Puerto Rico’s Energy Infrastructure Post Hurricane Maria
With the largest blackout in US history, the damage caused by Hurricane Maria was unlike anything ever seen on the US mainland. Harvard researchers have estimated in the New England Journal of Medicine that up to 4,600 people likely died as a result of the storm. That death toll makes Hurricane Maria the deadliest natural disaster to hit US soil in more than a century, ever since a hurricane hit Texas in 1900 and killed more than 6,000 people.
Power restoration was more difficult than any other restoration efforts the US had previously faced. Nearly 60 investor-owned electric companies and public power utilities committed crews, equipment, and/or materials to the emergency power restoration mission. Overall, approximately 3,000 industry lineworkers and support personnel were involved in the restoration effort on the island.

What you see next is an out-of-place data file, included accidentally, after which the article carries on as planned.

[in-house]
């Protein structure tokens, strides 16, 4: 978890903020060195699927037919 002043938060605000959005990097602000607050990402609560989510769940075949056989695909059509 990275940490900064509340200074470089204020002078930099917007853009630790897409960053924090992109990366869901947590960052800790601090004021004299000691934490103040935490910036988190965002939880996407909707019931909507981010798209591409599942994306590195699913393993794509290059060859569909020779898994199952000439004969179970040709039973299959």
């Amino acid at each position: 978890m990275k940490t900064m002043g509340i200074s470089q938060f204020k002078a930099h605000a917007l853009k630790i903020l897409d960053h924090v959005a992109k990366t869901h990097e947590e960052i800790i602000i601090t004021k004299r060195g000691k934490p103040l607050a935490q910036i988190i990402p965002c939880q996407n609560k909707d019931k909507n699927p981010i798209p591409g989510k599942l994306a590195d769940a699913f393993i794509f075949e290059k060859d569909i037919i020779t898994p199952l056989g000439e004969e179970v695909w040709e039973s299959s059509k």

“What a hurricane tells you about climate change is that it’s not fake news. We are not a theoretical case — we are what happens when you have a perfect storm. We don’t want a Green New Deal for electricity or to take hot showers or to have air conditioning,” Yulín Cruz explained. “We want it for children to go to school … for children to have access to nebulizers.”
A Green New Deal is a 4-part program for moving the US into a secure, sustainable future. Wealthy countries — in Europe, Australia, and the US — have failed to provide meaningful aid to poorer nations to protect them from weather extremes and leapfrog to clean tech, according to social activist Naomi Klein. She argues that, if a US political party running on a sweeping Green New Deal retook the White House and the Senate in November 2020, “then there would actually be time left on the climate clock to meet the harsh targets laid out in the recent IPCC report, which told us that we have a mere 12 years to cut fossil fuel emissions by a head-spinning 45%.”